EMB400 Urupema: Wolfpack on the Slope

On Monday we had a wonderful slope outing with three Urupemas.

The unanimous agreement among the three pilots was that we need to fly this glider more often. The “wafer thin” wing profile (7.3%) with full carbon layup makes for super speed retention and among the friendliest stall behaviour on planes I’ve flown. It also allows for lots of camber to squeeze every last bit out of those thermals. This is a glider of contradictions, super friendly to fly and yet also scary as it picks up speed so fast with a bit of down elevator (even with full camber) and retains speed so long when flying figures.

Some new pictures of our slope outing below. Some earlier videos can be found here:


Chocofly JS3: losing the winglets :-(

We’ve had some really good slope conditions over the past few weeks and I’ve been mostly flying my Chocofly JS3. I just love this glider. It’s my favourite choice if the winds are weaker or, as often happens in summer, when you can expect sudden gaps in lift. The JS3 will allow you to battle through low-lift episodes much better than most of my other gliders.

The many hours on the slope however also showed that the JS3 does have an upper limit in terms of speed. I own an early production version of the lighter GPS edition. I prefer this version as the lower weight and somewhat more flexible wings give it better thermalling properties. But it’s not made for vertical drops, tight loopings and ultra-high speed passes – I own other planes that are (including my other favourite, the Chocofly Diana2!).

The slope conditions were at times however just too good not to test the JS3’s limits. We’ve done multiple high-speed passes at well over 260kmh, but noticed that the winglets were starting to get a bit “noisy”. Ever since I lost the winglets of my scratch-built JS3 in Autumn last year I’ve been keen not to push my JS3s too far. But due to a stupid combination of unfortunate circumstances (of which I am to blame) I ended up in a steep dive with a brief loss of signal. The speed of the dive (260kmh) and the sharp recovery turn out of the dive were a bit too much for my JS3. Upon landing, I noticed that I lost my winglets. I always attach them with a strip of tape over the top and nose of the wing, but they were literally “torn out” of the outer wing, damaging a few cm of the underside of the outer wing. Fixing this is not a big issue and a new set of winglets has been ordered, but I promised myself and my JS3 that I will behave in the future….really!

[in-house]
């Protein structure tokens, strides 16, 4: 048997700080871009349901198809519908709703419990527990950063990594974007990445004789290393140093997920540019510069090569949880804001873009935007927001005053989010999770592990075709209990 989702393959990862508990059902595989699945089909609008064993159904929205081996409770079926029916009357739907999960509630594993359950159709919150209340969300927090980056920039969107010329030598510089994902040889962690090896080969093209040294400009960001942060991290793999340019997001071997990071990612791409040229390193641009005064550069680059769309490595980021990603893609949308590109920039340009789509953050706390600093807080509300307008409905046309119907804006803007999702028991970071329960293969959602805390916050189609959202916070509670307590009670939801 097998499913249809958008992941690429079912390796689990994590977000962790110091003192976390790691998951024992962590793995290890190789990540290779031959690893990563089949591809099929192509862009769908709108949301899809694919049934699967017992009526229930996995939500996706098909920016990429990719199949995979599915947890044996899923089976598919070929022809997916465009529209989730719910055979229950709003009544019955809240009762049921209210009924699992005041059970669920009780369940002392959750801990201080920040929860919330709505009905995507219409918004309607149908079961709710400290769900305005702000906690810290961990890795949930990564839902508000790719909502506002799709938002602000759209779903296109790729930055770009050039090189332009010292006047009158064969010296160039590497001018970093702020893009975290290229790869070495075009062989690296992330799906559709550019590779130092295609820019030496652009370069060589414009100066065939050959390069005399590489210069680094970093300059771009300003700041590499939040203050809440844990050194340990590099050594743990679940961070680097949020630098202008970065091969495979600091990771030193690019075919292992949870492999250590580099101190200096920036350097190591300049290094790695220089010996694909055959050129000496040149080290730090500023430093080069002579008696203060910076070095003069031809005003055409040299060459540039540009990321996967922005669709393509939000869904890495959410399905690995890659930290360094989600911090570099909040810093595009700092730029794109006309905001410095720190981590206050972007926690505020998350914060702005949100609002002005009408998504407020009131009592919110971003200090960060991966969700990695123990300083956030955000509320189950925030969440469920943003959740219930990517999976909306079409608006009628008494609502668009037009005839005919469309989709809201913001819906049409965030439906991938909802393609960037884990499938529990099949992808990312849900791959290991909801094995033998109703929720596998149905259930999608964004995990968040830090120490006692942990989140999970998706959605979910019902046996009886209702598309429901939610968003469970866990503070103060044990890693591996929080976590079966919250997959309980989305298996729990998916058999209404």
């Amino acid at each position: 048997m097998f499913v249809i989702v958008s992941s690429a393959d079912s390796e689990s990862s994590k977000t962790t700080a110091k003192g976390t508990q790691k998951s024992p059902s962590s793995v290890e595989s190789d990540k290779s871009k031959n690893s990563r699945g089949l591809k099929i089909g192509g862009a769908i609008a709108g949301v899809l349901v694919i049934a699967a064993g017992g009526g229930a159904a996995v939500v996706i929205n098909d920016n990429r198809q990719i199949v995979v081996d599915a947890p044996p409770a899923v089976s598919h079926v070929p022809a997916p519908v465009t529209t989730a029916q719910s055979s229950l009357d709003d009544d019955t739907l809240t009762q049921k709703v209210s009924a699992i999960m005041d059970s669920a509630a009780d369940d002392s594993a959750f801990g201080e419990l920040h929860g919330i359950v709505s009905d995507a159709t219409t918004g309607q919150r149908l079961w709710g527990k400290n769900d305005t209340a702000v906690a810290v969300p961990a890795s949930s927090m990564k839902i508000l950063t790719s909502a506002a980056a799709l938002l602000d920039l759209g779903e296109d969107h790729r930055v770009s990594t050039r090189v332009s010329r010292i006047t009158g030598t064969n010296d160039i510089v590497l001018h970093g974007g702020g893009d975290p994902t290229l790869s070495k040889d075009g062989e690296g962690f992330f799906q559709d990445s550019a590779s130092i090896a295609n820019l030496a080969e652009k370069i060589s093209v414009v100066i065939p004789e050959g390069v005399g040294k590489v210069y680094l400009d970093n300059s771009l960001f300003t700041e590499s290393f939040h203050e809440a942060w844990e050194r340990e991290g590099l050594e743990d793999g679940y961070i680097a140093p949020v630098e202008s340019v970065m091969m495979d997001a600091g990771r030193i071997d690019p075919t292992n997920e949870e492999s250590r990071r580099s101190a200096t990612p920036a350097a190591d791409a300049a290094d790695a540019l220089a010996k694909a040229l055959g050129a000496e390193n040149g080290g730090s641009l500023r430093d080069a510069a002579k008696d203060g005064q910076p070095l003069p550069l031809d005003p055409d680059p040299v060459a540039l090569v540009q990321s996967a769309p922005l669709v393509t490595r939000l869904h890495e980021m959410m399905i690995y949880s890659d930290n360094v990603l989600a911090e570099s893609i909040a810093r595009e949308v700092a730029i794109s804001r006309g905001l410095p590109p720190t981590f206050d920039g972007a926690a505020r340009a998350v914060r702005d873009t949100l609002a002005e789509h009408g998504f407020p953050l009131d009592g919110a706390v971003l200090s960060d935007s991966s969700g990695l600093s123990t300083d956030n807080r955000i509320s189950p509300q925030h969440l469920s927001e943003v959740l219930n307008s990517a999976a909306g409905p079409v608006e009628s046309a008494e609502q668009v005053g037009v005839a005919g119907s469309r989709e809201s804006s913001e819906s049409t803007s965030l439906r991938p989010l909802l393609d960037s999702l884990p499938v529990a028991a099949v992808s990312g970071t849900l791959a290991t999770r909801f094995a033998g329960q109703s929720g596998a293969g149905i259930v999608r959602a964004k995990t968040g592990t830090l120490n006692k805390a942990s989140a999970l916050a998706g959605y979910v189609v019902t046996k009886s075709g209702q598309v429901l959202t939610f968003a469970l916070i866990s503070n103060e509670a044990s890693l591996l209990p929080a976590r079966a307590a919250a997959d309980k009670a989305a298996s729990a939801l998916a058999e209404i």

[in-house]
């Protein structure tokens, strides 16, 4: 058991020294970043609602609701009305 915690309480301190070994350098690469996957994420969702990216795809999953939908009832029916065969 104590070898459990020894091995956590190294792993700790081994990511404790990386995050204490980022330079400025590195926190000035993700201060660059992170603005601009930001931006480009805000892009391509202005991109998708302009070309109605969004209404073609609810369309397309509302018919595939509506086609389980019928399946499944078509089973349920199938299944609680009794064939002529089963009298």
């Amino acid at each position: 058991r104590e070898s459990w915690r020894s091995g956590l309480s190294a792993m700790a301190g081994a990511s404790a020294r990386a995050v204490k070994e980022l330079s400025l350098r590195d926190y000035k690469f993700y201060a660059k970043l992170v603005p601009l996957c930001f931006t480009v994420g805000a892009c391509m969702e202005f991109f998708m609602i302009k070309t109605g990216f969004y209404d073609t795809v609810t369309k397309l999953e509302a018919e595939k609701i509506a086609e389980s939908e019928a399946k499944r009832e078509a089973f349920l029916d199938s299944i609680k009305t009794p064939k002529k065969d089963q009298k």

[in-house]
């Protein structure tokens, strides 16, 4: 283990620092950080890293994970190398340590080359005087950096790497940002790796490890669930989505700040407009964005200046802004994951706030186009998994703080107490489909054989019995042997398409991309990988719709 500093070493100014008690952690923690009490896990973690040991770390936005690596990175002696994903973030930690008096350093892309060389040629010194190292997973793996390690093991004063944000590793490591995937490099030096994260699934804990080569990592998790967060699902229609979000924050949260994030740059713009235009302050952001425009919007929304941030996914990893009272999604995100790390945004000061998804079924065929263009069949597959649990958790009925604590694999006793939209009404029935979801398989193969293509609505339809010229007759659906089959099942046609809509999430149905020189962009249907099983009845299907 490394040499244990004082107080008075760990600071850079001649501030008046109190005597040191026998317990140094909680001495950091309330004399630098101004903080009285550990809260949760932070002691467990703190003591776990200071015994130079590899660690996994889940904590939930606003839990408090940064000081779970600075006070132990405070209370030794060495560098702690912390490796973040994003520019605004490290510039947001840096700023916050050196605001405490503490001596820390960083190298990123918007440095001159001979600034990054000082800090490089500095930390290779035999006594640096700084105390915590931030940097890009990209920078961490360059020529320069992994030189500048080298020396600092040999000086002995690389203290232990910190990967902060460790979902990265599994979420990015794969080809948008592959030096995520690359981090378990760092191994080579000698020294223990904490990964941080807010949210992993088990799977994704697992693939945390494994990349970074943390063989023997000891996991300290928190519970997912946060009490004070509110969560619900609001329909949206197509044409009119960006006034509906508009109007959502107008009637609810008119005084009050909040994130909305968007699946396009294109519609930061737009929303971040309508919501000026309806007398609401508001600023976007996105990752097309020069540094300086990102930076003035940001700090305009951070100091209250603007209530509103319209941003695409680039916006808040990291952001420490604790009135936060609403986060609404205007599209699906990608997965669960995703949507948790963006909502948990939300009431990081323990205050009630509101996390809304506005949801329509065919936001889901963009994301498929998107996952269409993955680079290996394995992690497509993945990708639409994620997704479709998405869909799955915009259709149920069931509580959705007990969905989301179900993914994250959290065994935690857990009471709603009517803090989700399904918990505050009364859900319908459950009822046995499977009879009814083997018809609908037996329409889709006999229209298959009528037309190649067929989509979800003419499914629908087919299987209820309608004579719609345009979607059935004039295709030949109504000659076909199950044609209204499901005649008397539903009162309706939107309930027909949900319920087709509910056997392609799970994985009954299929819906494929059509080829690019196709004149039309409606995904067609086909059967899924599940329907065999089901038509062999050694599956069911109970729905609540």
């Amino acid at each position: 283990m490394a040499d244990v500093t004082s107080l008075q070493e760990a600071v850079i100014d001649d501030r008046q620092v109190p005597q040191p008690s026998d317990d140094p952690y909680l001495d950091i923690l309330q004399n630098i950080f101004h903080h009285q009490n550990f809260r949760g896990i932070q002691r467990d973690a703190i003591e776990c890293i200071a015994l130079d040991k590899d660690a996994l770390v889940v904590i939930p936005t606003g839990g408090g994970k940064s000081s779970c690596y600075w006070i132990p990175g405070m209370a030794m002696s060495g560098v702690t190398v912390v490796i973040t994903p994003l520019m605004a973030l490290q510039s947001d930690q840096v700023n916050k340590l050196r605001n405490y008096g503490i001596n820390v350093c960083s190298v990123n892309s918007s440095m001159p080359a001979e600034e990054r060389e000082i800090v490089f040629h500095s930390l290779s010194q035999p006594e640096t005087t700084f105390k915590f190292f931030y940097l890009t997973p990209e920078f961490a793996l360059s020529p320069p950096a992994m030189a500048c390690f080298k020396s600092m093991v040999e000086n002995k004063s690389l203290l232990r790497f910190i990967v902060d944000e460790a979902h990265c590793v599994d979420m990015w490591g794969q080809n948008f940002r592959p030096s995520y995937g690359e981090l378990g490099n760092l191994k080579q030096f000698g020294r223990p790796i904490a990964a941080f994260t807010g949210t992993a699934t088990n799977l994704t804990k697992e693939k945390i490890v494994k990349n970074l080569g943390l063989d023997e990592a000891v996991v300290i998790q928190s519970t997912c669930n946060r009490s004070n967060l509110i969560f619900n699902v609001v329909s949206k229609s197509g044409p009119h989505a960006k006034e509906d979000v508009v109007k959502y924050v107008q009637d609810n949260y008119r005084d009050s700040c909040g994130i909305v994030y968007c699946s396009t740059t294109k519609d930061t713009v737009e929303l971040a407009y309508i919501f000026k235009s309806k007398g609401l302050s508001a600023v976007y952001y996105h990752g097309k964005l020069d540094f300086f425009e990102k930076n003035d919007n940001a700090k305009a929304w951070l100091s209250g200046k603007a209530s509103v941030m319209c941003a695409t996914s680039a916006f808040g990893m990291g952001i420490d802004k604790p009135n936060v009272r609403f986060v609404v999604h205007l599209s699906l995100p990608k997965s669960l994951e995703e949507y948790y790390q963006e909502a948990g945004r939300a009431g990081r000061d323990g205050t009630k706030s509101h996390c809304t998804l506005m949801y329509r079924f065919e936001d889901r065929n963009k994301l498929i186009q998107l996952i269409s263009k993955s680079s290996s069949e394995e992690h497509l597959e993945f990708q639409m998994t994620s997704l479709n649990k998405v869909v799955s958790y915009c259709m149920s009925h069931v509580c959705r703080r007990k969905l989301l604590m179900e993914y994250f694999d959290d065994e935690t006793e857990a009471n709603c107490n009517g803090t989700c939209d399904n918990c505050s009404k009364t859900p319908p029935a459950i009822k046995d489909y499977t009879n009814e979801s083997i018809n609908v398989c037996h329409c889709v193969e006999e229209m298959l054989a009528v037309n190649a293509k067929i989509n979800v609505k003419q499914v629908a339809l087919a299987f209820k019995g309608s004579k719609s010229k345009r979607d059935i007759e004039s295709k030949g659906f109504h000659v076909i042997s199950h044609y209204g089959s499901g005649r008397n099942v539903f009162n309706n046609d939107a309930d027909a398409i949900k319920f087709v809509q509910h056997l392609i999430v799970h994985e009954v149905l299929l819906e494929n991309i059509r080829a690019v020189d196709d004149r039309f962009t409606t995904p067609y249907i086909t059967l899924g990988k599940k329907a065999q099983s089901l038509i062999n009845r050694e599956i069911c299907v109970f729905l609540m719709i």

Chocofly JS3: testing the short wing version (4.28m)

Although I built a short-wing (4.28m) version of my scratch-built JS3, somehow I never got around to flying it. The long version (5.14m) simply flies awesome so I’ve never seen the need to install the short outer wings. Plus the short version doesn’t quite look as good as the long-wing version.

Chocofly also offers its JS3 in the long and short outer wing version, but I only ordered the long outer wing version. A few weeks ago Dani (Chocofly) put his set of short outer wings in my hands and urged me to give them a try. We’ve had some awesome slope conditions in the past few weeks, so I did. My impressions confirmed what Dani told me: it’s a very different plane. The JS3 becomes very agile (rolls great 🙂 ) but at the same time doesn’t seem to lose much of it’s thermalling capabilities. It’s a nice addition to the JS3 that extends the range in which the glider can be used to conditions with stronger lift and wind and where the pilot wants a more agile plane.

For me, the JS3 already had the broadest range in which a glider is excellent to fly. I’ve never flown a scale glider that is so good to fly and so much fun in conditions with very little lift way up to good slope conditions. The short outer wings further extend this range upwards. Interestingly, I did notice that the JS3 accelerates faster, but I did not notice a large difference in the top flying speed (see my next post). Important to note however is that even in the short wing version it doesn’t match the Diana2, which is still my favourite plane for good to excellent lift conditions. This in partly because my JS3 is the lighter GPS edition (and thus not as robust and heavy as the Alpine or HG Editions – my Chocofly Diana2 is an early Alpine Edition), but also because of the winglets – which limit the top speed of the JS3 (the Chocofly Diana2 comes with a set of “tiplets” for when it really gets “hot”)(see my next post). That’s however no criticism of the JS3 – it’s an amazing plane for the slope, but not built as a slope racer. I very much enjoyed flying the short wing version and have ordered a set of short outer wings.